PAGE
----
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Green and Growing: Reduce, recycle and compost in the kitchen this holiday

The kitchen is a major source of household refuse year-round, but during the winter holidays, kitchens compete for the dubious title of top trash generator.

“Food waste can be as much as 20percent of our average waste stream,” Carl P. Fortuna, Jr., Old Saybrook’s first selectman and a board member for the state’s Materials Innovation and Recycling Authority, said. “But the time from Thanksgiving to New Year’s Day drives that number higher.”

How much higher? The National Environmental Education Foundation reports that trash delivered to transfer stations increases 25 percent nationally during the fall/winter holidays. In addition to food waste, gift boxes, paper plates, tablecloths, napkins, gift wrap, ribbons, packaging, and discarded trees are all part of the problem.

Fortuna has been vocal for the past several years about the impact of upcoming changes in the state’s recycling resources.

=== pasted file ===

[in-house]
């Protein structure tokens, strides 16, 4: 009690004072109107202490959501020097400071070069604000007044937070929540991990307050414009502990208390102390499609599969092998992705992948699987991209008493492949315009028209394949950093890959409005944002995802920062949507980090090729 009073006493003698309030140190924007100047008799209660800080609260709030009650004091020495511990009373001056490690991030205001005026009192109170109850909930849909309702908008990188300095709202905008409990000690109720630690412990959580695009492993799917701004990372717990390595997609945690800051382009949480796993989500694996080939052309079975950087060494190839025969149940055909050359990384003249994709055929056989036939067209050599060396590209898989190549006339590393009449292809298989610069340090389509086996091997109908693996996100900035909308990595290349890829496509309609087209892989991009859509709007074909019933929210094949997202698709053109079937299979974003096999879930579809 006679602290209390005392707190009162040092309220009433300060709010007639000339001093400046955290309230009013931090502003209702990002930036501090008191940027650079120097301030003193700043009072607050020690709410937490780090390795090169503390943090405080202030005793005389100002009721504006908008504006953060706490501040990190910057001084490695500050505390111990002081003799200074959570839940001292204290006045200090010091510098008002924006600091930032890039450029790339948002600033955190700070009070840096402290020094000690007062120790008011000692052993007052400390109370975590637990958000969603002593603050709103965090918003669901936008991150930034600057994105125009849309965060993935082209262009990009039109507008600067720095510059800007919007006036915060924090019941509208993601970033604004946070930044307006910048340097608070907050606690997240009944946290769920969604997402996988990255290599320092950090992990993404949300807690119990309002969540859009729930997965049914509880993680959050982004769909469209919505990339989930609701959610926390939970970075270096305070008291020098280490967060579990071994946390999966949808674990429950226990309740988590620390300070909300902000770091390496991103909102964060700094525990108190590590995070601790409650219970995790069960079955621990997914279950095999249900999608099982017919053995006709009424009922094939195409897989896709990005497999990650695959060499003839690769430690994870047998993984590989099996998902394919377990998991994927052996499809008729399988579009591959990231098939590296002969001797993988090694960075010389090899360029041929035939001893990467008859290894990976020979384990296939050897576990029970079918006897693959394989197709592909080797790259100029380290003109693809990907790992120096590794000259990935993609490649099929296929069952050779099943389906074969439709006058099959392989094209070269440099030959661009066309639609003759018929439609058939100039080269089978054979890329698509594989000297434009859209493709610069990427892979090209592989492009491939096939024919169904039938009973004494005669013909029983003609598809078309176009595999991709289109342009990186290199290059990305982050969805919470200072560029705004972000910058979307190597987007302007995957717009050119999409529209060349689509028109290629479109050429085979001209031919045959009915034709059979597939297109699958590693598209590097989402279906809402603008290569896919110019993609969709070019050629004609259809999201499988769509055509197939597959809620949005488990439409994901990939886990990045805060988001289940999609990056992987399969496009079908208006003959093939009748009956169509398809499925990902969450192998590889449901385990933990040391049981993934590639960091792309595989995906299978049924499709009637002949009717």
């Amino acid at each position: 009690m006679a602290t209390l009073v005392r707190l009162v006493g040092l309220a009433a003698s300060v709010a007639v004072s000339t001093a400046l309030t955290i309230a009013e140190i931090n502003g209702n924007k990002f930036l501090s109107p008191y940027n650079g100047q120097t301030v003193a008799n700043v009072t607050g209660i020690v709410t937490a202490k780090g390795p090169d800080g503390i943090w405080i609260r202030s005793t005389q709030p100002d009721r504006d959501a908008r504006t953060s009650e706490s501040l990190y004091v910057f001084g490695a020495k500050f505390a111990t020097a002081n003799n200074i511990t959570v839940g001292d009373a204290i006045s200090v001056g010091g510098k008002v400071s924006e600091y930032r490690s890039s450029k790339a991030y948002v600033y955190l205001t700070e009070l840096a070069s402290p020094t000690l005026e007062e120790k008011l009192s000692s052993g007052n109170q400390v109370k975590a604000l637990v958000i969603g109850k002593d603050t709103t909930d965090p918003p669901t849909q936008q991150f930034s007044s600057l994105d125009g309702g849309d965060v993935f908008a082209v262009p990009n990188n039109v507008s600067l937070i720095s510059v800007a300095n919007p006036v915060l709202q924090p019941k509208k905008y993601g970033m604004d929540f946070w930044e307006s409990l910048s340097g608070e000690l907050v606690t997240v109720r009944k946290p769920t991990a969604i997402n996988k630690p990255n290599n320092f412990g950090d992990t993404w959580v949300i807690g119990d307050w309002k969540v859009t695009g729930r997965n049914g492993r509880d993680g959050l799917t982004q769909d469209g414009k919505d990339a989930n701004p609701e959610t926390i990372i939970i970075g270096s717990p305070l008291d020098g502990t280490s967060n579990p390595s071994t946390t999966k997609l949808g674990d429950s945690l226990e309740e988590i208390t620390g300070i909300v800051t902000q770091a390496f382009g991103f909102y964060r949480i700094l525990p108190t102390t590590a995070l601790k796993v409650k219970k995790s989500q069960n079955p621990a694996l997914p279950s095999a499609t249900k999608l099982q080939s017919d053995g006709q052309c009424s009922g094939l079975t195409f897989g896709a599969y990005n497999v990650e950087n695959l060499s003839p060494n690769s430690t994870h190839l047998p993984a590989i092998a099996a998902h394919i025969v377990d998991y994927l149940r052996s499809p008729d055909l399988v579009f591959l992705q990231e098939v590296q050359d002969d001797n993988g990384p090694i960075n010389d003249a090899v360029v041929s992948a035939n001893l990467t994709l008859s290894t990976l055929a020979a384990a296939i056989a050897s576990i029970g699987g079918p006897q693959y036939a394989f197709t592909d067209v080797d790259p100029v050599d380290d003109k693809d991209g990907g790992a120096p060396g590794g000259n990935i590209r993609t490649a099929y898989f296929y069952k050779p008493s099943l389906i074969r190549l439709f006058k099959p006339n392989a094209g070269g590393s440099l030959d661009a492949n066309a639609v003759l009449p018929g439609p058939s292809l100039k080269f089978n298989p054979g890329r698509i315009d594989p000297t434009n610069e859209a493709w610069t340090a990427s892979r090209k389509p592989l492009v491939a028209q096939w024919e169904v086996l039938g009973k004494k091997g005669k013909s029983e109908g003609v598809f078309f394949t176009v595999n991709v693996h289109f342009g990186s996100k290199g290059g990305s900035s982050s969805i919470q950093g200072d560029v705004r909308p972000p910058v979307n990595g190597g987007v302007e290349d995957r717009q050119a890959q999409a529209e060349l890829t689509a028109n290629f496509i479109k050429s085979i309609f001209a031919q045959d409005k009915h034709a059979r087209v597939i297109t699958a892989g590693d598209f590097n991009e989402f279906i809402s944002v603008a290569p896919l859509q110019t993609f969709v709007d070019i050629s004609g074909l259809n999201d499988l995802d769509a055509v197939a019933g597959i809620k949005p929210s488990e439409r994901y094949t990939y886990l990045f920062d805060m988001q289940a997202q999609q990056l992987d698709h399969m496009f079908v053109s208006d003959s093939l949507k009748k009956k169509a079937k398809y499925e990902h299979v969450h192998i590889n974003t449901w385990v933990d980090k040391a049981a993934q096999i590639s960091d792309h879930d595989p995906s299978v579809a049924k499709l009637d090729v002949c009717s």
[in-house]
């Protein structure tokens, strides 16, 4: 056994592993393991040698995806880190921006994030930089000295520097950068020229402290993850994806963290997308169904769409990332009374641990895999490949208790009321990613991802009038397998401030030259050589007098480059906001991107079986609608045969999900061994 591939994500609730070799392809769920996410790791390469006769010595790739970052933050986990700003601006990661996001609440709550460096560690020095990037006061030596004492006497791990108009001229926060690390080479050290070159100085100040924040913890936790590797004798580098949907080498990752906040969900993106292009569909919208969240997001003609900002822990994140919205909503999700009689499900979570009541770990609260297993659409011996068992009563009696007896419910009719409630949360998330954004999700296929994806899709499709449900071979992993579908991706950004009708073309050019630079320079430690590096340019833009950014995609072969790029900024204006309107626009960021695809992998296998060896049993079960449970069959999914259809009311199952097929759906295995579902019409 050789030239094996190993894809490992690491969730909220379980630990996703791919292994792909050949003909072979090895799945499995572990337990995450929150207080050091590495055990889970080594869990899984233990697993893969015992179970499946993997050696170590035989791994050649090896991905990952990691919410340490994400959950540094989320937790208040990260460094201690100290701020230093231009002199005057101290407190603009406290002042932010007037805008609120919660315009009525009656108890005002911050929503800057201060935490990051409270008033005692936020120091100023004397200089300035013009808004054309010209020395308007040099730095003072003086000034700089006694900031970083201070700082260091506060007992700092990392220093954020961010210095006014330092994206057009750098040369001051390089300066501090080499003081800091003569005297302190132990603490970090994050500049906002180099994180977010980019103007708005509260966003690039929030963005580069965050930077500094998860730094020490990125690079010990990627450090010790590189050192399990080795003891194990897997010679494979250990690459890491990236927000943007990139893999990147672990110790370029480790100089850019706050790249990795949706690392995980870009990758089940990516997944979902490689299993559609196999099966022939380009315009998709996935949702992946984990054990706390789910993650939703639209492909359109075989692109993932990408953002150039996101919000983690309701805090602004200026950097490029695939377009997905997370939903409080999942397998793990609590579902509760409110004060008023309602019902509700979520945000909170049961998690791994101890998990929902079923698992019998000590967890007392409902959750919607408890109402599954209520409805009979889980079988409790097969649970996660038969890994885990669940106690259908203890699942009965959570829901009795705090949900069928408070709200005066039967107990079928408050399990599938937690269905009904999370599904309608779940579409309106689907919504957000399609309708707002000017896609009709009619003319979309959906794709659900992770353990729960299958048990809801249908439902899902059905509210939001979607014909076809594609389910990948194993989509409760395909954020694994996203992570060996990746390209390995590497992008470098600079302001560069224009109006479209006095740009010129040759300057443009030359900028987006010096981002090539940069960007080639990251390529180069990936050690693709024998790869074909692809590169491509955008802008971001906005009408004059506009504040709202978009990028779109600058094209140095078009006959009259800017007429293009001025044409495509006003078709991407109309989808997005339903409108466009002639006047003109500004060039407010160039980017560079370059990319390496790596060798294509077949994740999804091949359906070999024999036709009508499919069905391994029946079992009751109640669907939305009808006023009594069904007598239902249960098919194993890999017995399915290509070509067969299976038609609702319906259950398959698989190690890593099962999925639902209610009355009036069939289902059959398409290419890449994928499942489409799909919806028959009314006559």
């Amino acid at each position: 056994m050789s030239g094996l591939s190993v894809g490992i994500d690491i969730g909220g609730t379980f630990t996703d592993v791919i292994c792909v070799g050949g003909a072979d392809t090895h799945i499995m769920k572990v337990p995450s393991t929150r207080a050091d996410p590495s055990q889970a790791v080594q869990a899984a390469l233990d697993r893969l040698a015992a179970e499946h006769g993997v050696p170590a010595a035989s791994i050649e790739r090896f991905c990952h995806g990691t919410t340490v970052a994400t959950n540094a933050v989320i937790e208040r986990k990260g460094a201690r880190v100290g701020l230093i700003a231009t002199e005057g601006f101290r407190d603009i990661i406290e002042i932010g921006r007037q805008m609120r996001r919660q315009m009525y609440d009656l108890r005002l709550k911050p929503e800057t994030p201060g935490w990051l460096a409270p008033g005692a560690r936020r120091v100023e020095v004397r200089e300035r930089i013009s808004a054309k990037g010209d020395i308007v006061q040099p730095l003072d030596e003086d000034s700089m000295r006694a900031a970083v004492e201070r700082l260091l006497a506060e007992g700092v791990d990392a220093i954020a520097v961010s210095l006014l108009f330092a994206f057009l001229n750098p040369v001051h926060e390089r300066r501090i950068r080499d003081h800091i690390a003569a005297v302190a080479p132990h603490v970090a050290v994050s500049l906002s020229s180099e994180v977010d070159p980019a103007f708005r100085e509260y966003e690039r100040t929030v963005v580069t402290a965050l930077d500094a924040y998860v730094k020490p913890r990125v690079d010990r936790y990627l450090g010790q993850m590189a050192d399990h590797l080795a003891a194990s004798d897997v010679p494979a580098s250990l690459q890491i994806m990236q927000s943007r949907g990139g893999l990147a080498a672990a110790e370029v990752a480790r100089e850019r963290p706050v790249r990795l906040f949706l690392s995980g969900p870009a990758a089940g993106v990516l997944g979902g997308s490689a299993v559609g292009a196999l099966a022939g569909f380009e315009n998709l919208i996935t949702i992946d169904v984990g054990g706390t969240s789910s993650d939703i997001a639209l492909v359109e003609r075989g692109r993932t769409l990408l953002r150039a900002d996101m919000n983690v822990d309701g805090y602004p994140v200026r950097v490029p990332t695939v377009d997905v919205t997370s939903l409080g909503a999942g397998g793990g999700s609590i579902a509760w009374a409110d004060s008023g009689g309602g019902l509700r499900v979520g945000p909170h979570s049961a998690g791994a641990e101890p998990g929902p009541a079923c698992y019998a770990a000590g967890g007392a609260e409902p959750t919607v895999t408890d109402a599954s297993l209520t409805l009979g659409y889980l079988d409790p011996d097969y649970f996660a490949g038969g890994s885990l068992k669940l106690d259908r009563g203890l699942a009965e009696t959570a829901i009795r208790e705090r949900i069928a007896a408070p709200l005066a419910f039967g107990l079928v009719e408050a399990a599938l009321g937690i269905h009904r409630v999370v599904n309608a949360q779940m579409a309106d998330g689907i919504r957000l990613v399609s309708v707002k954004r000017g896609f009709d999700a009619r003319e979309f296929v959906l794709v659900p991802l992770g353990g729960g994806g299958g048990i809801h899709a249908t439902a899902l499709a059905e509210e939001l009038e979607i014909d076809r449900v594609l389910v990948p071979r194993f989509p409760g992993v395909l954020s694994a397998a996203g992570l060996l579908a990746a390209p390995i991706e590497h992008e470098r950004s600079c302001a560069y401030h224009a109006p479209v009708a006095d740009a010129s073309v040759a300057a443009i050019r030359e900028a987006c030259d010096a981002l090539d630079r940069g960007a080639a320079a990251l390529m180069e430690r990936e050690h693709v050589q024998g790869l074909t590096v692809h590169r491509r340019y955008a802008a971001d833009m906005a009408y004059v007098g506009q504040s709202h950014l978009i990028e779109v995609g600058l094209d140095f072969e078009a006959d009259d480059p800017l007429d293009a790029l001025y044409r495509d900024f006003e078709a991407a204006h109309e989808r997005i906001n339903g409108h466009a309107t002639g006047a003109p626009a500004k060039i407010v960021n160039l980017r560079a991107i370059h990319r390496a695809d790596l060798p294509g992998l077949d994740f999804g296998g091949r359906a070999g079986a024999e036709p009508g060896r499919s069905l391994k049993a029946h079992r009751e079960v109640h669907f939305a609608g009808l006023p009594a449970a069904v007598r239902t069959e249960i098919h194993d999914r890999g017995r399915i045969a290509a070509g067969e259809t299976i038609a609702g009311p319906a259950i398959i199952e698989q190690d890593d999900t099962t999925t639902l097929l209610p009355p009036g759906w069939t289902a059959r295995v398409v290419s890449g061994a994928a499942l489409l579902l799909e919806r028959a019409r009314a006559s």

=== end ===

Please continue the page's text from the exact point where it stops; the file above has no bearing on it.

“With the price of waste disposal set to double over the next few years due to the retirement of our Hartford regional waste facility, it is imperative that we reduce the amount of food waste that reaches the municipal transfer stations,” he said.

Fortuna added that two obvious ways for households to reduce food waste are to be more precise in purchasing, and to compost.

Two websites for better recycling

At the CT Recycles website and phone app, available at recyclect.com, you’ll be able to enter the name of products or materials to learn if they can be recycled.

At the Plastic Film recycling website, plasticfilmrecycling.org, you’ll learn where to recycle a wide variety of plastic bags and packaging. The breadth of products and drop-off locations may surprise you.

Three ways to reduce waste in the holiday kitchen:

  • Buy the right amount of food and drink for parties. To determine the right amounts, use the online tools at savethefood.com, a website dedicated to food waste reduction by the Natural Resources Defense Council. Whole Foods’ website also has a holiday party calculator.
  • Use the “roots to stems” concept, a food idea that gained traction in 2018. The Whole Foods website listed it as a top trend that year, saying, “Root-to-stem cooking makes use of the entire fruit or vegetable, including the stems or leaves that are less commonly eaten.” They list pickled watermelon rinds, beet-green pesto, and broccoli-stem slaw among the products inspired by this idea.